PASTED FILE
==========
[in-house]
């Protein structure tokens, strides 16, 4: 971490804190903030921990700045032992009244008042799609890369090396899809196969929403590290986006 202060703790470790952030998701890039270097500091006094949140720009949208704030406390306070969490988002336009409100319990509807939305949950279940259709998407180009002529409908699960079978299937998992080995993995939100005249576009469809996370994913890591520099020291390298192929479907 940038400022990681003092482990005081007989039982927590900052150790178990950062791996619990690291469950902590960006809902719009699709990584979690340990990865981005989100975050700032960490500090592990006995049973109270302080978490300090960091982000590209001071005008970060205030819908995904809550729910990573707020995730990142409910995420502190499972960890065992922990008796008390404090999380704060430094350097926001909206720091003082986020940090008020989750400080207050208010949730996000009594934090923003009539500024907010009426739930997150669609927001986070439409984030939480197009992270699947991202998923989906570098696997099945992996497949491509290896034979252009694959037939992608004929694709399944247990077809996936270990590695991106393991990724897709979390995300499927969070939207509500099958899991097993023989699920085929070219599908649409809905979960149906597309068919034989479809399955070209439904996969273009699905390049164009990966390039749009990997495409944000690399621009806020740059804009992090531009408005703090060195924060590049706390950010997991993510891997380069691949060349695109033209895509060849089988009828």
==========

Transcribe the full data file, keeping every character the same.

[in-house]
């Protein structure tokens, strides 16, 4: 971490804190903030921990700045032992009244008042799609890369090396899809196969929403590290986006 202060703790470790952030998701890039270097500091006094949140720009949208704030406390306070969490988002336009409100319990509807939305949950279940259709998407180009002529409908699960079978299937998992080995993995939100005249576009469809996370994913890591520099020291390298192929479907 940038400022990681003092482990005081007989039982927590900052150790178990950062791996619990690291469950902590960006809902719009699709990584979690340990990865981005989100975050700032960490500090592990006995049973109270302080978490300090960091982000590209001071005008970060205030819908995904809550729910990573707020995730990142409910995420502190499972960890065992922990008796008390404090999380704060430094350097926001909206720091003082986020940090008020989750400080207050208010949730996000009594934090923003009539500024907010009426739930997150669609927001986070439409984030939480197009992270699947991202998923989906570098696997099945992996497949491509290896034979252009694959037939992608004929694709399944247990077809996936270990590695991106393991990724897709979390995300499927969070939207509500099958899991097993023989699920085929070219599908649409809905979960149906597309068919034989479809399955070209439904996969273009699905390049164009990966390039749009990997495409944000690399621009806020740059804009992090531009408005703090060195924060590049706390950010997991993510891997380069691949060349695109033209895509060849089988009828």